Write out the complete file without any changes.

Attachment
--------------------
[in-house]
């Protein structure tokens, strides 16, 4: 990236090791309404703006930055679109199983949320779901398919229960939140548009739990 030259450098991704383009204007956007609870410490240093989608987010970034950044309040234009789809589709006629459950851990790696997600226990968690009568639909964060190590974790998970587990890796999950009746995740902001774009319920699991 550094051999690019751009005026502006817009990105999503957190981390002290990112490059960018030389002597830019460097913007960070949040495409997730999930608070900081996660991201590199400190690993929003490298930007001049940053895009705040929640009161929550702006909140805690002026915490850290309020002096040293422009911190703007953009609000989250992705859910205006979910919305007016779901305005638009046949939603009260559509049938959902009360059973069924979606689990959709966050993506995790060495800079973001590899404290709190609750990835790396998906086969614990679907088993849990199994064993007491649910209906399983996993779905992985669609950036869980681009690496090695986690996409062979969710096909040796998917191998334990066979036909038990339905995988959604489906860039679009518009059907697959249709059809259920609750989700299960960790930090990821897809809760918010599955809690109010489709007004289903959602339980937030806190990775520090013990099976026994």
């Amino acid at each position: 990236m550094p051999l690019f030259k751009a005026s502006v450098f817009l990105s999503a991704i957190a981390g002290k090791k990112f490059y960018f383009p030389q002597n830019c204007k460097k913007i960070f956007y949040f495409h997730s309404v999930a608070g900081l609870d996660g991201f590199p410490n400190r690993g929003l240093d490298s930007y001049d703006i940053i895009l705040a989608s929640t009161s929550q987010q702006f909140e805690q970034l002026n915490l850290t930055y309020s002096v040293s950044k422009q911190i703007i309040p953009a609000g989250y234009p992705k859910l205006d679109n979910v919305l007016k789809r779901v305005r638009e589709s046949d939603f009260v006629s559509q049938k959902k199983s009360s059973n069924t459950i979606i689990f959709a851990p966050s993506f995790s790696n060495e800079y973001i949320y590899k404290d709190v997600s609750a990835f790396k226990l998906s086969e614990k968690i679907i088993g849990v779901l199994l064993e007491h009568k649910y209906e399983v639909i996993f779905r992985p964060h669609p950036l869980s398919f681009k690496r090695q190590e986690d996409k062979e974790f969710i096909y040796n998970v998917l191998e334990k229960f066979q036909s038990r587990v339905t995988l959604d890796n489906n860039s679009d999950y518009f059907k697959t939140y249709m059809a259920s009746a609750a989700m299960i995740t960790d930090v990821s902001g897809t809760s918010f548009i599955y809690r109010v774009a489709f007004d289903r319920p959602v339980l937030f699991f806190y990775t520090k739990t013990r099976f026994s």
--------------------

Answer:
[in-house]
């Protein structure tokens, strides 16, 4: 990236090791309404703006930055679109199983949320779901398919229960939140548009739990 030259450098991704383009204007956007609870410490240093989608987010970034950044309040234009789809589709006629459950851990790696997600226990968690009568639909964060190590974790998970587990890796999950009746995740902001774009319920699991 550094051999690019751009005026502006817009990105999503957190981390002290990112490059960018030389002597830019460097913007960070949040495409997730999930608070900081996660991201590199400190690993929003490298930007001049940053895009705040929640009161929550702006909140805690002026915490850290309020002096040293422009911190703007953009609000989250992705859910205006979910919305007016779901305005638009046949939603009260559509049938959902009360059973069924979606689990959709966050993506995790060495800079973001590899404290709190609750990835790396998906086969614990679907088993849990199994064993007491649910209906399983996993779905992985669609950036869980681009690496090695986690996409062979969710096909040796998917191998334990066979036909038990339905995988959604489906860039679009518009059907697959249709059809259920609750989700299960960790930090990821897809809760918010599955809690109010489709007004289903959602339980937030806190990775520090013990099976026994």
């Amino acid at each position: 990236m550094p051999l690019f030259k751009a005026s502006v450098f817009l990105s999503a991704i957190a981390g002290k090791k990112f490059y960018f383009p030389q002597n830019c204007k460097k913007i960070f956007y949040f495409h997730s309404v999930a608070g900081l609870d996660g991201f590199p410490n400190r690993g929003l240093d490298s930007y001049d703006i940053i895009l705040a989608s929640t009161s929550q987010q702006f909140e805690q970034l002026n915490l850290t930055y309020s002096v040293s950044k422009q911190i703007i309040p953009a609000g989250y234009p992705k859910l205006d679109n979910v919305l007016k789809r779901v305005r638009e589709s046949d939603f009260v006629s559509q049938k959902k199983s009360s059973n069924t459950i979606i689990f959709a851990p966050s993506f995790s790696n060495e800079y973001i949320y590899k404290d709190v997600s609750a990835f790396k226990l998906s086969e614990k968690i679907i088993g849990v779901l199994l064993e007491h009568k649910y209906e399983v639909i996993f779905r992985p964060h669609p950036l869980s398919f681009k690496r090695q190590e986690d996409k062979e974790f969710i096909y040796n998970v998917l191998e334990k229960f066979q036909s038990r587990v339905t995988l959604d890796n489906n860039s679009d999950y518009f059907k697959t939140y249709m059809a259920s009746a609750a989700m299960i995740t960790d930090v990821s902001g897809t809760s918010f548009i599955y809690r109010v774009a489709f007004d289903r319920p959602v339980l937030f699991f806190y990775t520090k739990t013990r099976f026994s």